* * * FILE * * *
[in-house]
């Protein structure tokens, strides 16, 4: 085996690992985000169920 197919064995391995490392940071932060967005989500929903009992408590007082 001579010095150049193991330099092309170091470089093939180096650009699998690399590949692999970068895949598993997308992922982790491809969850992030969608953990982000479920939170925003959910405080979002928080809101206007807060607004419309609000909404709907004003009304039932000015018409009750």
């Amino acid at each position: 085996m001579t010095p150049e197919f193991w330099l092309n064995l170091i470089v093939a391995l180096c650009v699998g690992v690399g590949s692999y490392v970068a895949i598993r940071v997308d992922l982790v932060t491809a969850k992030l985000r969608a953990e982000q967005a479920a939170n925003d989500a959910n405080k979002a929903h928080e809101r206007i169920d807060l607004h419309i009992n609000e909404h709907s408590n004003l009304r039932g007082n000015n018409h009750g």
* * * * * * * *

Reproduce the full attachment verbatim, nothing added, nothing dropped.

[in-house]
């Protein structure tokens, strides 16, 4: 085996690992985000169920 197919064995391995490392940071932060967005989500929903009992408590007082 001579010095150049193991330099092309170091470089093939180096650009699998690399590949692999970068895949598993997308992922982790491809969850992030969608953990982000479920939170925003959910405080979002928080809101206007807060607004419309609000909404709907004003009304039932000015018409009750």
């Amino acid at each position: 085996m001579t010095p150049e197919f193991w330099l092309n064995l170091i470089v093939a391995l180096c650009v699998g690992v690399g590949s692999y490392v970068a895949i598993r940071v997308d992922l982790v932060t491809a969850k992030l985000r969608a953990e982000q967005a479920a939170n925003d989500a959910n405080k979002a929903h928080e809101r206007i169920d807060l607004h419309i009992n609000e909404h709907s408590n004003l009304r039932g007082n000015n018409h009750g």